Sunday, March 18, 2018

Danebod: A Danish Community in Southwest Minnesota.

Immigration to the United States has always been a difficult experience that led many newcomers to question their own identities as they tried to build a new life in their new home.  Immigrant groups reacted differently as some quickly learned English and adopted American culture.  Others clung to their language and customs as they feared losing their native identities in the crush of American culture.  Many fell somewhere in between. One group of Danish immigrants took a very radical approach and created their own community, the Danebod, in Tyler, MN. It was an effort to remove themselves from American popular culture and preserve their native language, religion and heritage.

Danish pastors Adam Dan and Rasmus Andersen created a religious organization in Wisconsin known as the Danish Evangelical Lutheran Church in America in the 1870s.  During a church convention in 1884, an Iowa farmer Rasmus Hansen of suggested the church establish a rural community where the widely scattered Danish immigrants could settle and create an ideal Danish community.  A committee was formed and purchased 35,000 acres near Tyler, MN and, by 1885, around 70 settlers had homesteaded on the land.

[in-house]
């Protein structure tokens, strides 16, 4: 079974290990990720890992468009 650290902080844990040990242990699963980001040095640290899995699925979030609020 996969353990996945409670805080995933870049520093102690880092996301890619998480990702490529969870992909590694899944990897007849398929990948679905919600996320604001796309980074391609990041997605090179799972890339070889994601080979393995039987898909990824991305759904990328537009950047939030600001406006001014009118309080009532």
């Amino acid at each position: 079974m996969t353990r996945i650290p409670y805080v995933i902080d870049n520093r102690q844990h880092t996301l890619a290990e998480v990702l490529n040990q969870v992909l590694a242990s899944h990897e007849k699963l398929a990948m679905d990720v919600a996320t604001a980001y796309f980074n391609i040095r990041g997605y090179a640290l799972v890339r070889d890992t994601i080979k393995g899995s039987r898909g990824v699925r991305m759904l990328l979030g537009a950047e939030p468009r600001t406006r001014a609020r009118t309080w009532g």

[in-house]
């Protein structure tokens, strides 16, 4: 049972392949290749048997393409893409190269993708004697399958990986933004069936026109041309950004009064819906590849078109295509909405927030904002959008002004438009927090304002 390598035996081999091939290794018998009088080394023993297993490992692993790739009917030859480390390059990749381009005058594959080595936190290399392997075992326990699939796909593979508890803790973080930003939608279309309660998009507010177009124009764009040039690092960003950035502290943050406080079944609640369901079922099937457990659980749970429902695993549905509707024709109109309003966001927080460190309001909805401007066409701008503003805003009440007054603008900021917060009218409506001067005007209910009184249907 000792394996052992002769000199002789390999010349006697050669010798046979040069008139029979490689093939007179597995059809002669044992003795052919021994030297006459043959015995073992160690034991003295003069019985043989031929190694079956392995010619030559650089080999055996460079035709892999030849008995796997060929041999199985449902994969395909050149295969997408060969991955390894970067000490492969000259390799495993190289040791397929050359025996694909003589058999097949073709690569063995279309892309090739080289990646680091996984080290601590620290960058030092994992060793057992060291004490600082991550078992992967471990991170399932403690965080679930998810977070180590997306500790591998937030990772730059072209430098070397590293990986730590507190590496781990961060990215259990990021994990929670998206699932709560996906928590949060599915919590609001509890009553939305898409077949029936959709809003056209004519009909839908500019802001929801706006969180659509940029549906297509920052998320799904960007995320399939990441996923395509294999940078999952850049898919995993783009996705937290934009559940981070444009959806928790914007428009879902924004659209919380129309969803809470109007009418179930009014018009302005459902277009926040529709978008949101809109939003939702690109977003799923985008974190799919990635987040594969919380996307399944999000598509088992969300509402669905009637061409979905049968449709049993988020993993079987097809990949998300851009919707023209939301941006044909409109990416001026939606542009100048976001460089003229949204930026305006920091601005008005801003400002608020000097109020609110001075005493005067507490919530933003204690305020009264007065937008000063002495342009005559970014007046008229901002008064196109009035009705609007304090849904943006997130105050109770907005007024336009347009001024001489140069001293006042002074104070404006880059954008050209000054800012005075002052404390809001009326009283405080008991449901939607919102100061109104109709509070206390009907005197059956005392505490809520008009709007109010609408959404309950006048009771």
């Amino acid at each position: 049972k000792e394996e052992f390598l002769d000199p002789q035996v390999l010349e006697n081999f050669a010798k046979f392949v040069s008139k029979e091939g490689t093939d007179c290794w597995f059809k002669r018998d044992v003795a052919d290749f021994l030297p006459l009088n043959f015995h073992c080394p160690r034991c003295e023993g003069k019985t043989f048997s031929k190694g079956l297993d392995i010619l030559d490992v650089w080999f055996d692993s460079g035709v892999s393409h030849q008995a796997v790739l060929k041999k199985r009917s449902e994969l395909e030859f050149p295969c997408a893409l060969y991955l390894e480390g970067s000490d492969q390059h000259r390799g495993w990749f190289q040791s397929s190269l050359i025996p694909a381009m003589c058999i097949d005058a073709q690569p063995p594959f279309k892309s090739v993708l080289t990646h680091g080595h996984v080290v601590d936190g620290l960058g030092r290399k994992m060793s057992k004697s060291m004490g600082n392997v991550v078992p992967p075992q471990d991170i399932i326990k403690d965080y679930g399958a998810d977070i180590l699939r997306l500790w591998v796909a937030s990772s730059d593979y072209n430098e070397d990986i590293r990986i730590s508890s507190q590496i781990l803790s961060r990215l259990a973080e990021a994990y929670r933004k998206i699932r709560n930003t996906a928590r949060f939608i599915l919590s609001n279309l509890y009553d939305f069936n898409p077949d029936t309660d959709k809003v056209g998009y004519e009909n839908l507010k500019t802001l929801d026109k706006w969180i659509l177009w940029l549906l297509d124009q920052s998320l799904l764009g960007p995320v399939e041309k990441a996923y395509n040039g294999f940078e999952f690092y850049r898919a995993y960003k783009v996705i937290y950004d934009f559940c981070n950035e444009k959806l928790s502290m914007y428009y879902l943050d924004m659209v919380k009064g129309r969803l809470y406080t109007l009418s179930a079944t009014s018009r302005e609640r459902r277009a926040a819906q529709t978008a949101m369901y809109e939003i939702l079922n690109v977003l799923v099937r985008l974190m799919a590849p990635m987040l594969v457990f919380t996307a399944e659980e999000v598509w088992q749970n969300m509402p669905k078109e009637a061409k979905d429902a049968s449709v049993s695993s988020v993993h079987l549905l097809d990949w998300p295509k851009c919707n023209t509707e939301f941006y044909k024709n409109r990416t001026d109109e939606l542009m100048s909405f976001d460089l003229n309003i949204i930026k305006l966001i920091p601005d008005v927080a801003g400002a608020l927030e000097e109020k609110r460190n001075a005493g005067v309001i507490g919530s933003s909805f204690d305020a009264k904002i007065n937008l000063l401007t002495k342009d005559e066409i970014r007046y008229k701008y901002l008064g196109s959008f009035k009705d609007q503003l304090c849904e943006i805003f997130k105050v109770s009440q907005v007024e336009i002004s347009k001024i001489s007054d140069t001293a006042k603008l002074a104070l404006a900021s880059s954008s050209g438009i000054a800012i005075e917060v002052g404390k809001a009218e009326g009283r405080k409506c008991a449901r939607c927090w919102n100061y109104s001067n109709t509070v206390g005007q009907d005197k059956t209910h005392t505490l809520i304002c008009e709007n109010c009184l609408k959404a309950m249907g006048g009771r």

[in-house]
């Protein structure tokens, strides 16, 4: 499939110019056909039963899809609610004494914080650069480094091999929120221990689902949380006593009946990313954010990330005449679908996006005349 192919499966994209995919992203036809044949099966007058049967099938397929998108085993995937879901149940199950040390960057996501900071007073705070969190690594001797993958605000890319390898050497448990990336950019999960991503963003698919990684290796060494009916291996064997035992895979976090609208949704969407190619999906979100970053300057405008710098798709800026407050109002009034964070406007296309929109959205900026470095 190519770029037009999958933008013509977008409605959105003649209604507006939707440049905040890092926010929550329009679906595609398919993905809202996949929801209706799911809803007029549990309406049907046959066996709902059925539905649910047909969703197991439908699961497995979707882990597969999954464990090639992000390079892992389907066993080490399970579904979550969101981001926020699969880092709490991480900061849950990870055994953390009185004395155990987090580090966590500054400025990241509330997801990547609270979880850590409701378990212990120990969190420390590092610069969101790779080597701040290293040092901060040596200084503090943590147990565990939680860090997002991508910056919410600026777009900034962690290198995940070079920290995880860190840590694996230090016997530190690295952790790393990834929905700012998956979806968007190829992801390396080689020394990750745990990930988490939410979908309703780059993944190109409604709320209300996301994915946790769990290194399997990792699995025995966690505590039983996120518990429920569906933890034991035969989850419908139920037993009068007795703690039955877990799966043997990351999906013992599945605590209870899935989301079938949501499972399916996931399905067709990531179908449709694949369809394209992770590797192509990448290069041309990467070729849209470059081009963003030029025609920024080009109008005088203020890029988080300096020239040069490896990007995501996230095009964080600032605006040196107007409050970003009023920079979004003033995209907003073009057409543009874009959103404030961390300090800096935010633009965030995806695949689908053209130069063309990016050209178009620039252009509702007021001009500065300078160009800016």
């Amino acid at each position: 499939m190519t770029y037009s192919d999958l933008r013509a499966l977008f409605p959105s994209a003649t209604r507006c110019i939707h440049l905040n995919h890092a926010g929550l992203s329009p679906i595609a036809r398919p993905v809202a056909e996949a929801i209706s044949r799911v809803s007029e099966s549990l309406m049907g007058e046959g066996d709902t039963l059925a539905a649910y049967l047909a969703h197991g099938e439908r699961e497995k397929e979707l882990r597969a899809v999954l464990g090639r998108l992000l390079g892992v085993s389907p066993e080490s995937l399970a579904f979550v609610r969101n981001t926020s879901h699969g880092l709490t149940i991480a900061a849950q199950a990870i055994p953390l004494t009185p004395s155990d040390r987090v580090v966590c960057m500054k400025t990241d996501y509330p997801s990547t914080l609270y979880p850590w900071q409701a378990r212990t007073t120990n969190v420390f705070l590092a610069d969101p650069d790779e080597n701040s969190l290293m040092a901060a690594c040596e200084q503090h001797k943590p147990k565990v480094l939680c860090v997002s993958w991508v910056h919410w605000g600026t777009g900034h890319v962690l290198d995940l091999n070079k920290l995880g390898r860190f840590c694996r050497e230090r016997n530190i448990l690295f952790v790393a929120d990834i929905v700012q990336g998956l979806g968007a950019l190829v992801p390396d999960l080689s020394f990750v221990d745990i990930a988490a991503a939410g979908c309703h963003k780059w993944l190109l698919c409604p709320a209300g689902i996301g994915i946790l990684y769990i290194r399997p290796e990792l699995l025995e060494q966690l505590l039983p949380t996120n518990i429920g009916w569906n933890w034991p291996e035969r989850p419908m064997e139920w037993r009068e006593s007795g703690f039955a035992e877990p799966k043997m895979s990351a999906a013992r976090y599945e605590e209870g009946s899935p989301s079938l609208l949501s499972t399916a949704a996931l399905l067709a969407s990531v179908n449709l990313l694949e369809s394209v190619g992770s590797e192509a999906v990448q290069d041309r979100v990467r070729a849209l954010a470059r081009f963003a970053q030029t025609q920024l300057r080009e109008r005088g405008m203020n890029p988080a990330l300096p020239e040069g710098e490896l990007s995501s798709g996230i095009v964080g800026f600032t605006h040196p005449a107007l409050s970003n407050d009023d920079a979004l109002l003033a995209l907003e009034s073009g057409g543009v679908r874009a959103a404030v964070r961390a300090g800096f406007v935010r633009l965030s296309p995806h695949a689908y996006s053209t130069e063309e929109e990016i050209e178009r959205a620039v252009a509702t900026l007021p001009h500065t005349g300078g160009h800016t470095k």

These Danish settlers were Grundtvigians, which was a faction within the Danish National Church in America. They were nationalists and religious liberals who celebrated worldly life and were devoted to preserving their Danish heritage.   To do so, the Grundtvigian colony in Tyler sought to preserve a common land and preserve their Danish heritage through the study of Danish history, language and culture and teach folk songs, food, and dances to their children.

Today four buildings survive in Tyler from this Danish community: An 1895 church; the 1889 Stone Hall; the 1917 Folk School and the 1904 Gym Hall.  All are listed on the National Register of Historic Places.

The 1895 Danebod church with Eastlake ornament.

The 1898 Stone Hall was built from local filed stone and was used as a church, gymnasium and assembly hall.

The 1917 Danebod Folk School. The brick building is an eclectic mix of Gothic and Romanesque with Danish-style gables with parapets.  The school served as a high school which emphasized community and citizenship by teaching the Danish language and folk culture. 

The wood-frame, 1904 gym has medieval-style towers which resemble the tower on the 1917 folk school. This building was used for gymnastics, folk dancing, music, theatrical performances, and religious and social social gatherings.

No comments: